By now we’ve all seen or heard the headlines: the United States is in the midst of a national opioid crisis that claims the lives of 91Americans each day — one person every 16 minutes.
This epidemic isn’t just happening to other communities. It has reached Nevada and is threatening the health and well-being of our friends, neighbors and loved ones. Since 2008, more Clark County residents have died each year from opioid overdoses than from firearms or motor vehicle traffic accidents. From 2012 to 2014, the mortality rate from opioid overdoses in Clark County was almost 70 percent higher than the national rate.
Sadly, this epidemic has taken an outsized toll on young people in our communities. Young adults are the biggest misusers of prescription drugs in the United States — including opioid pain relievers — and the rate of deaths from drug overdose among 12- to 25-year-olds in Nevada has more than doubled since 1999.
Most people use drugs for the first time when they are teenagers, and drug use is highest among people in their late teens and 20s. Early intervention is critical to preventing long-term addiction issues, and parents are often the “first responders” when it comes to helping their children avoid or overcome a substance-use disorder. Fortunately, there are steps that parents and other adults in a young person’s life — including coaches, teachers and mentors — can take to help prevent opioid addiction or intervene when misuse becomes a problem.
October is National Substance Use Prevention Month. I encourage parents and other responsible adults to educate themselves about the risks of opioid use and how to step in and take action if a young person needs help. Here are some tips for prevention and intervention that can help save the life of someone you care about:
■ Address the issue: Opioids are a necessary and useful part of treatment for some medical conditions, but these powerful drugs come with a high risk of misuse and dependency. Talk to your kids openly and honestly about the dangers of opioid misuse, and make sure all medications in your home are stored safely and securely. Research shows that 80 percent of all heroin users started out misusing commonly prescribed opioid painkillers such as oxycodone, hydrocodone, codeine and morphine.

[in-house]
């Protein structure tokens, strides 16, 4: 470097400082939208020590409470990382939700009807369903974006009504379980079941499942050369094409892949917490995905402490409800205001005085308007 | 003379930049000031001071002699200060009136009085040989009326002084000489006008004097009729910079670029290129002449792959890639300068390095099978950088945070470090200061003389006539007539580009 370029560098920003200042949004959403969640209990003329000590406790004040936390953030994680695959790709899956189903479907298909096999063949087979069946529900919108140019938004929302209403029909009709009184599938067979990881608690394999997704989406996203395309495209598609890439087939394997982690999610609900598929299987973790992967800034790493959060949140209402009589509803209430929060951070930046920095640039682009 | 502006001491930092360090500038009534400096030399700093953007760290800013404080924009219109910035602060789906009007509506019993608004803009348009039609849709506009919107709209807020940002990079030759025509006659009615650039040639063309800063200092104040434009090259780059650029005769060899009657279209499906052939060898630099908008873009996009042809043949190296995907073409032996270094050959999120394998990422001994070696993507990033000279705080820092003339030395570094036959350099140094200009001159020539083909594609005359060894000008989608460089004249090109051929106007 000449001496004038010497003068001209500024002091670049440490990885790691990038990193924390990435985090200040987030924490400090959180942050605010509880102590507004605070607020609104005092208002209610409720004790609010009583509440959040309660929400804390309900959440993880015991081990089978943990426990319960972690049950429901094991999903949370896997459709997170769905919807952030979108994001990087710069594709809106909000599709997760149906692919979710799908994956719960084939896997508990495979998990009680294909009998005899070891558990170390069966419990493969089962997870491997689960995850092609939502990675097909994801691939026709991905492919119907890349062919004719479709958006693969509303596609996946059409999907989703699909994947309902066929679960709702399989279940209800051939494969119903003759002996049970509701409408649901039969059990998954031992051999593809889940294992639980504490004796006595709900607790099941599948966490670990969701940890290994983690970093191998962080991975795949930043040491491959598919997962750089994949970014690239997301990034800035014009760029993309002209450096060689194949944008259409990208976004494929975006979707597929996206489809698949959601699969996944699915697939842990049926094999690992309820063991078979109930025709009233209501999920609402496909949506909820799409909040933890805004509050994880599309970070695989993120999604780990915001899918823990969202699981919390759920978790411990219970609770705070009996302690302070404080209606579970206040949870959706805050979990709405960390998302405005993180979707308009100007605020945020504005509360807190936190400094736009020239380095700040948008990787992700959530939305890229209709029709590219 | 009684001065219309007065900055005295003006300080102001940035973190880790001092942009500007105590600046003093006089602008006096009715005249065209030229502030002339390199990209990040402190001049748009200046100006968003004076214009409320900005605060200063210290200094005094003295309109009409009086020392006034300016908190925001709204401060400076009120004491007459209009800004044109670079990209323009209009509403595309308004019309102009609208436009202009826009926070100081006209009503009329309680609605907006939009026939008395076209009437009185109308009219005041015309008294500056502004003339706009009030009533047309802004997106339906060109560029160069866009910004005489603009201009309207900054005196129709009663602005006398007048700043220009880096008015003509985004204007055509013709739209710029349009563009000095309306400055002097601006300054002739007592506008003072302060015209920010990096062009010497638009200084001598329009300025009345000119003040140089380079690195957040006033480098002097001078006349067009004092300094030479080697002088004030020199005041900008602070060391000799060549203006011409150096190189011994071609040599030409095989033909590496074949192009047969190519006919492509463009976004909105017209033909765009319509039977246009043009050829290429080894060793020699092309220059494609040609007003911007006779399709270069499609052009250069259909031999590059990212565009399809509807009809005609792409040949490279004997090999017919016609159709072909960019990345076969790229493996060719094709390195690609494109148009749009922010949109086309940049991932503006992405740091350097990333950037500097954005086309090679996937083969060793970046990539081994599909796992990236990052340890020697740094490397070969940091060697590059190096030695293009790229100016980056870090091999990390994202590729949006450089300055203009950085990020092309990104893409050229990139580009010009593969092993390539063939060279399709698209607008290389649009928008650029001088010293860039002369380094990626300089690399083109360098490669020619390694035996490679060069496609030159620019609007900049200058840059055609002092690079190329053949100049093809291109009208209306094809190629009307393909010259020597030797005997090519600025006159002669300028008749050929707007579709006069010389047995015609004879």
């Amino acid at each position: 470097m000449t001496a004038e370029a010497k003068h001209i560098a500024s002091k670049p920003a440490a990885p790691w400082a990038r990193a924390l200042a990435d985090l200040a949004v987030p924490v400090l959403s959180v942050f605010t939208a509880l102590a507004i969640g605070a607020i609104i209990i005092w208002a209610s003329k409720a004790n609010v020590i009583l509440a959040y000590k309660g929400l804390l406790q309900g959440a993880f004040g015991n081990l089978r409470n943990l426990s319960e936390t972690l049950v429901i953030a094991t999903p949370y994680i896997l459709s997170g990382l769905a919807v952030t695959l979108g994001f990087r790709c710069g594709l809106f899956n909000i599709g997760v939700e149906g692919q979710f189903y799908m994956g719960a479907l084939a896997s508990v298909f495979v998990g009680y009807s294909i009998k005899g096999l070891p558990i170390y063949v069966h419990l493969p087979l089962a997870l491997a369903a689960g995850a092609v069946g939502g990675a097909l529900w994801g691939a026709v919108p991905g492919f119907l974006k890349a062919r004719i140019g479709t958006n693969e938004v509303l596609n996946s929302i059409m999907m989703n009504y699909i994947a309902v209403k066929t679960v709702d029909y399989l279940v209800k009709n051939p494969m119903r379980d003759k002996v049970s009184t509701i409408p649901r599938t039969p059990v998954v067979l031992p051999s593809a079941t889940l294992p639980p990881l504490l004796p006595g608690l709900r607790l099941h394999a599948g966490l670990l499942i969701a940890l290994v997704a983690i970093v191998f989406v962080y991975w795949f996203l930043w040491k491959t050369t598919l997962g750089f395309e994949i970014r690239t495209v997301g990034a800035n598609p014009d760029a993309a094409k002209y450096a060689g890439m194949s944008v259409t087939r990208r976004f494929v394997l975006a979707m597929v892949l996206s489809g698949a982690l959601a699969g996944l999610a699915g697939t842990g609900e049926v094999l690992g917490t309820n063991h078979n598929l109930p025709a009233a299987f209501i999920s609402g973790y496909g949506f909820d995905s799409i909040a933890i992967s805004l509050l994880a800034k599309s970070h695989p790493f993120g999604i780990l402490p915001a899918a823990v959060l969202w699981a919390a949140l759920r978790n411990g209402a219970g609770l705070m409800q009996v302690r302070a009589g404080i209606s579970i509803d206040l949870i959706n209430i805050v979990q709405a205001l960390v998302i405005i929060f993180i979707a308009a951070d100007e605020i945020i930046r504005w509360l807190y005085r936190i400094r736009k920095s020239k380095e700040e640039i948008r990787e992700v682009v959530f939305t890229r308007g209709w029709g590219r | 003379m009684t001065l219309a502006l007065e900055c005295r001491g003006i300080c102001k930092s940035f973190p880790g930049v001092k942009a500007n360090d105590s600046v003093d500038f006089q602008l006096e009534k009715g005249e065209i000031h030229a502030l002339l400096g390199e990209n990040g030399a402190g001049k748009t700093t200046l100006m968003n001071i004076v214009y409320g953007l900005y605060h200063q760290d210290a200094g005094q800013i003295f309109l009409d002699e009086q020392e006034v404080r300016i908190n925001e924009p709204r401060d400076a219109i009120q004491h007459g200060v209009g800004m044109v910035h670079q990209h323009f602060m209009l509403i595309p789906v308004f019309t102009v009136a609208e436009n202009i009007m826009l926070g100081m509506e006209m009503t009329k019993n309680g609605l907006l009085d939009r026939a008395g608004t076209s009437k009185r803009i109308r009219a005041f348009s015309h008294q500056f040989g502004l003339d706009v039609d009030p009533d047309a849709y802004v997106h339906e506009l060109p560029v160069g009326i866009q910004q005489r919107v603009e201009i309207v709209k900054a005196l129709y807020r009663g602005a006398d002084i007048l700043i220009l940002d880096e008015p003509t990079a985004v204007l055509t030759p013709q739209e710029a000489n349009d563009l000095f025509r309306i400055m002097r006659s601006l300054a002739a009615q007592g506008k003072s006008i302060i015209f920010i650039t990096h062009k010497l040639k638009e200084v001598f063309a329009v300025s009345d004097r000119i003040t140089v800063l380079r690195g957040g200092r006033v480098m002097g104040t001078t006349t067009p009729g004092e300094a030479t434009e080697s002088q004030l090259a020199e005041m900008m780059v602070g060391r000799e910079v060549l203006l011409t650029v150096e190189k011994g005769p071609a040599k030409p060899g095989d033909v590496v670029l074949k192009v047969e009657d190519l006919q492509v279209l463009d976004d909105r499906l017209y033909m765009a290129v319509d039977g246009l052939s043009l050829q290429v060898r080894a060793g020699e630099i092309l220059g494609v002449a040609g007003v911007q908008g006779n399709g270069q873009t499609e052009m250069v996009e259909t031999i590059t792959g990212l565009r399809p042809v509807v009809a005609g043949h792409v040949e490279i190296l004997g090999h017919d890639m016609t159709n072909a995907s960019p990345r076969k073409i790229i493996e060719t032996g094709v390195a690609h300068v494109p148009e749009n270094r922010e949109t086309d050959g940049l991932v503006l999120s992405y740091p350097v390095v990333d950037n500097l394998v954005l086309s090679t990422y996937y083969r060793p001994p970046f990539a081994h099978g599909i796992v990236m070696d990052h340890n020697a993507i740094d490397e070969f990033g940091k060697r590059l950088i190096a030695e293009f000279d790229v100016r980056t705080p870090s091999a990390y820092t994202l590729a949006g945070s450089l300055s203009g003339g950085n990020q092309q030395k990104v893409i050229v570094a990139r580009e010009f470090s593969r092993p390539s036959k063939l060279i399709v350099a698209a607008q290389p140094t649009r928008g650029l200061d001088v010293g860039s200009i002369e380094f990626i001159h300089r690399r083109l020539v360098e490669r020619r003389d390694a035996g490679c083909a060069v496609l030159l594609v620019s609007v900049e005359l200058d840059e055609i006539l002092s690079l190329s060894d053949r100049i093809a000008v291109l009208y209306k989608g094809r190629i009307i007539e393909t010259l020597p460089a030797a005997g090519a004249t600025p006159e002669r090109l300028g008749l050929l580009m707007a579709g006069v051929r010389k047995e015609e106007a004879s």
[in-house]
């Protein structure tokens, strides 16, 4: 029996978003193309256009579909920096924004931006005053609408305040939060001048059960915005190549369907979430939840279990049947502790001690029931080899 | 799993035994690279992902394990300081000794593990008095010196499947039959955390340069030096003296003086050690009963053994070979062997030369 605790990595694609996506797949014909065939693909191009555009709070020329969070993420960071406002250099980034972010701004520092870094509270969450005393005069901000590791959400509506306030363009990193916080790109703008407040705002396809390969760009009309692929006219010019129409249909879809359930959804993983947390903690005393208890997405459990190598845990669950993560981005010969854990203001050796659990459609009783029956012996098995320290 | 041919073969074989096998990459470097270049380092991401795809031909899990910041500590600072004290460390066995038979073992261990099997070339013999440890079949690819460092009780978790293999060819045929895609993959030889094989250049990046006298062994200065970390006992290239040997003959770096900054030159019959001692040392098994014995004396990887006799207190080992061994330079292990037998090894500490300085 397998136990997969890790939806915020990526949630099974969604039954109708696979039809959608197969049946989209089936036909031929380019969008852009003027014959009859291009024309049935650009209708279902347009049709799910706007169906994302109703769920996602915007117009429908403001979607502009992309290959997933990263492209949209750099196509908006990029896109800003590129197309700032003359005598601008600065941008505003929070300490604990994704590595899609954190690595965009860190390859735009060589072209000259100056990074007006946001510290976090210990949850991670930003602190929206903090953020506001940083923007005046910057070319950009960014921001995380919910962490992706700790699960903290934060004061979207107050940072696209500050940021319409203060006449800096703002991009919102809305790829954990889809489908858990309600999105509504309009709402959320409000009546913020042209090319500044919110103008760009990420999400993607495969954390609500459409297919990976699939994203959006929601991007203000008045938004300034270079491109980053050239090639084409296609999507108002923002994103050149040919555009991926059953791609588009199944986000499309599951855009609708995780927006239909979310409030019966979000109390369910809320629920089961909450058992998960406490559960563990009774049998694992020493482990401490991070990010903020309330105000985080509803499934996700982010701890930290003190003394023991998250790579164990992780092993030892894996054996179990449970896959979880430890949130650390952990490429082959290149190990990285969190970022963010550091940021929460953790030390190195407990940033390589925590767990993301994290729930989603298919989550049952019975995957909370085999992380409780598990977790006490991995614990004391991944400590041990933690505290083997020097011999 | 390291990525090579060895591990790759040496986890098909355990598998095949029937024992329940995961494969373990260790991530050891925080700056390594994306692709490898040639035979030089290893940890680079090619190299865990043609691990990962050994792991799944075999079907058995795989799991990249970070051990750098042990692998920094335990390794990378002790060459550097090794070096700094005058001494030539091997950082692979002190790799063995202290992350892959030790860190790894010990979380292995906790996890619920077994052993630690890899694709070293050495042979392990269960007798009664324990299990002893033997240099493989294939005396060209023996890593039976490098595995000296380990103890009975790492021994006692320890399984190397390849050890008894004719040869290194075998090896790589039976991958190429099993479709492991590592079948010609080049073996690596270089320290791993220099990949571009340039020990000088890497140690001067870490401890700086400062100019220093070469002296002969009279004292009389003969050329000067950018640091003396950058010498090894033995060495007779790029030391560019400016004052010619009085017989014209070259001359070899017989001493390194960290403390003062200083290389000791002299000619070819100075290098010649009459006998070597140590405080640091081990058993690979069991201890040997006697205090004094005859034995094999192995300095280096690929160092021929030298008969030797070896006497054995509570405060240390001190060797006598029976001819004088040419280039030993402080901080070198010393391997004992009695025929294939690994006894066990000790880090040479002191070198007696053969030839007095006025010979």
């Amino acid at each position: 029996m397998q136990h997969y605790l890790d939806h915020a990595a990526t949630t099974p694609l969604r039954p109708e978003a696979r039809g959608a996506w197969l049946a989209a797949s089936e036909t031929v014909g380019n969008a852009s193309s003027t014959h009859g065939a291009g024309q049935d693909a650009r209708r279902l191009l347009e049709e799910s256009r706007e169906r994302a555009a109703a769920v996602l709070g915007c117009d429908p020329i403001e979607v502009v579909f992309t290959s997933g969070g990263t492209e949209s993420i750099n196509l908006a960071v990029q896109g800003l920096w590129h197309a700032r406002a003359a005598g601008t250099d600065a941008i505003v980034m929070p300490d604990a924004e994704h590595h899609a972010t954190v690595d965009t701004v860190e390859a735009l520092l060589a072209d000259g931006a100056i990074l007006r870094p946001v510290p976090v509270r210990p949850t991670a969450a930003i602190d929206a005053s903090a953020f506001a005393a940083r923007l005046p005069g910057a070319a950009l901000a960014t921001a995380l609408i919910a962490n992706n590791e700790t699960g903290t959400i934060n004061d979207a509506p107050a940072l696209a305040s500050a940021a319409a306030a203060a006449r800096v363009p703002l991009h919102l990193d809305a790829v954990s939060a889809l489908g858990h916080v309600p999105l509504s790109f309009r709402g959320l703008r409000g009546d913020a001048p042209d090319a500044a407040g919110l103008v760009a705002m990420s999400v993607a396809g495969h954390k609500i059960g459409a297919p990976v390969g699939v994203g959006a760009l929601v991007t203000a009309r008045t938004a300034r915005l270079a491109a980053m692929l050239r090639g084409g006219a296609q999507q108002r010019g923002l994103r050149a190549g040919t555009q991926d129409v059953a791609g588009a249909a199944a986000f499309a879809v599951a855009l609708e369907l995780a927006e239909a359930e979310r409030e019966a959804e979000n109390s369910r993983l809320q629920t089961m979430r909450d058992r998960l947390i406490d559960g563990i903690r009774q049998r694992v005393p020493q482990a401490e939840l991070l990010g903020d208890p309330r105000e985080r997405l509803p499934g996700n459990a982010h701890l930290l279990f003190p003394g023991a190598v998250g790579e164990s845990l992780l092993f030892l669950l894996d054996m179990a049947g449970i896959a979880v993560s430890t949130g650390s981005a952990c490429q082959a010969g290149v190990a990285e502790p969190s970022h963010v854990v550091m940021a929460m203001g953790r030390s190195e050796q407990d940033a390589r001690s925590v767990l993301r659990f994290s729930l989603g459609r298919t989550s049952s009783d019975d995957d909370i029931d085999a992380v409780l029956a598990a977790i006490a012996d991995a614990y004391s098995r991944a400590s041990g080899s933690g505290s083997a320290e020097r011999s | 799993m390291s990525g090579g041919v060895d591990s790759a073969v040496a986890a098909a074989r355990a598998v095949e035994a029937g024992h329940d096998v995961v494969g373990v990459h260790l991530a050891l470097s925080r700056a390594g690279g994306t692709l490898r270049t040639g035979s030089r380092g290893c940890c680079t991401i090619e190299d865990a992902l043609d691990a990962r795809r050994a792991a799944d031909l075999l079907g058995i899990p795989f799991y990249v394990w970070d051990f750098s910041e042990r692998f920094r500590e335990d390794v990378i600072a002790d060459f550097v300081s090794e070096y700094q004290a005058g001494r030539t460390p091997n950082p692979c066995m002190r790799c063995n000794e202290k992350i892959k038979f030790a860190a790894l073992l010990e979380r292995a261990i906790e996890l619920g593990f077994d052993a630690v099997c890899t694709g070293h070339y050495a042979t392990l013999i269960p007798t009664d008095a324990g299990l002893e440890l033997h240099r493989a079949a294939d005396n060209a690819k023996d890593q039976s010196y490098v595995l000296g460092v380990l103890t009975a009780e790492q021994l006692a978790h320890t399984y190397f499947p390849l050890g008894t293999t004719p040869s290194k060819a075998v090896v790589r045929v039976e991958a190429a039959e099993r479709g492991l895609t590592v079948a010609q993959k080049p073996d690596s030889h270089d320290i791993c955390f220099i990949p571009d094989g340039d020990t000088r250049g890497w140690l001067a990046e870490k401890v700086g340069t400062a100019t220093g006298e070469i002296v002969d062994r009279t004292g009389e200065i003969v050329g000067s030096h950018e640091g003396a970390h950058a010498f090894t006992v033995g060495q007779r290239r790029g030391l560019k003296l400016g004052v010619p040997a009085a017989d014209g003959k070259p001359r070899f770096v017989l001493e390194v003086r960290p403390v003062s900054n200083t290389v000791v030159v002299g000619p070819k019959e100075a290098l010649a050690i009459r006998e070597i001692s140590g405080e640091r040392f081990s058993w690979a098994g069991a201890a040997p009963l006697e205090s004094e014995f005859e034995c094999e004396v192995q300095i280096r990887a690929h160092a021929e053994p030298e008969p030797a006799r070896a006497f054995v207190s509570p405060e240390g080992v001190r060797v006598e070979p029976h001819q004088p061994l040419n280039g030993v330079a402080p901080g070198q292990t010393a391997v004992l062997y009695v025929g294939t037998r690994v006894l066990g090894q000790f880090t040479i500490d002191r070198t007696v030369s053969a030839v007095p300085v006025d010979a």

■ Understand the risks: Many teens and young adults first use opioids prescribed by their doctor after a common medical issue, such as a sports injury or wisdom tooth surgery. Talk to your provider about whether your child truly needs to take opioids or if there are lower-risk options available for addressing pain during recovery from an injury or surgery.
■ Spot the signs: Common indicators of substance use include general changes in mood and behavior. A person who is actively misusing opioids may seem drowsy and disoriented; movements may be slowed and speech might be slurred; and they may seem to fall asleep while sitting or even standing. Drug paraphernalia that could indicate heroin use includes vials, needles, rubber tubing and spoons that are bent or burned on the bottom.
■ Find appropriate support: Opioid dependency is a chronic condition that requires medical intervention. If your adult child needs help, look for a treatment program that incorporates medication-assisted treatment. Research shows that it increases the odds for long-term recovery and reduces the likelihood of relapse by easing symptoms of withdrawal and reducing cravings. Many of the most effective opioid treatment programs combine such treatment with talk therapy and ongoing community-based services, such as peer support from individuals with personal experience living in long-term recovery from substance use.
Jaclyn Latteri is a pharmacy site director for OptumRx. She is based in Las Vegas.